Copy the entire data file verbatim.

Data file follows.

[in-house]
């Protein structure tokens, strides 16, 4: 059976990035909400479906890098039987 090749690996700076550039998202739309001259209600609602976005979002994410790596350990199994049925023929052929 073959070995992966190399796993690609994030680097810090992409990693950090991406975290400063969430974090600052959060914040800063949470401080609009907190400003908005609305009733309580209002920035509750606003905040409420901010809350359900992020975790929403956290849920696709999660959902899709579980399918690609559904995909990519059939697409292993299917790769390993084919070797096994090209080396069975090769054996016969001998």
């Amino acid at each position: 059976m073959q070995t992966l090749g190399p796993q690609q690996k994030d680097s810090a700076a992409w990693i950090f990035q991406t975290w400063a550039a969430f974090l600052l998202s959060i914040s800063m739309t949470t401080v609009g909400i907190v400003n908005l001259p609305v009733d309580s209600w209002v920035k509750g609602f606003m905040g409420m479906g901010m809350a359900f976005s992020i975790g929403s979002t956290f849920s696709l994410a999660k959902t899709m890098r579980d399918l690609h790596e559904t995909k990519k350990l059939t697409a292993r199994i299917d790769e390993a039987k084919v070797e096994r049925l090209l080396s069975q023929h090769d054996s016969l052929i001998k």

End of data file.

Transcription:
[in-house]
């Protein structure tokens, strides 16, 4: 059976990035909400479906890098039987 090749690996700076550039998202739309001259209600609602976005979002994410790596350990199994049925023929052929 073959070995992966190399796993690609994030680097810090992409990693950090991406975290400063969430974090600052959060914040800063949470401080609009907190400003908005609305009733309580209002920035509750606003905040409420901010809350359900992020975790929403956290849920696709999660959902899709579980399918690609559904995909990519059939697409292993299917790769390993084919070797096994090209080396069975090769054996016969001998």
């Amino acid at each position: 059976m073959q070995t992966l090749g190399p796993q690609q690996k994030d680097s810090a700076a992409w990693i950090f990035q991406t975290w400063a550039a969430f974090l600052l998202s959060i914040s800063m739309t949470t401080v609009g909400i907190v400003n908005l001259p609305v009733d309580s209600w209002v920035k509750g609602f606003m905040g409420m479906g901010m809350a359900f976005s992020i975790g929403s979002t956290f849920s696709l994410a999660k959902t899709m890098r579980d399918l690609h790596e559904t995909k990519k350990l059939t697409a292993r199994i299917d790769e390993a039987k084919v070797e096994r049925l090209l080396s069975q023929h090769d054996s016969l052929i001998k």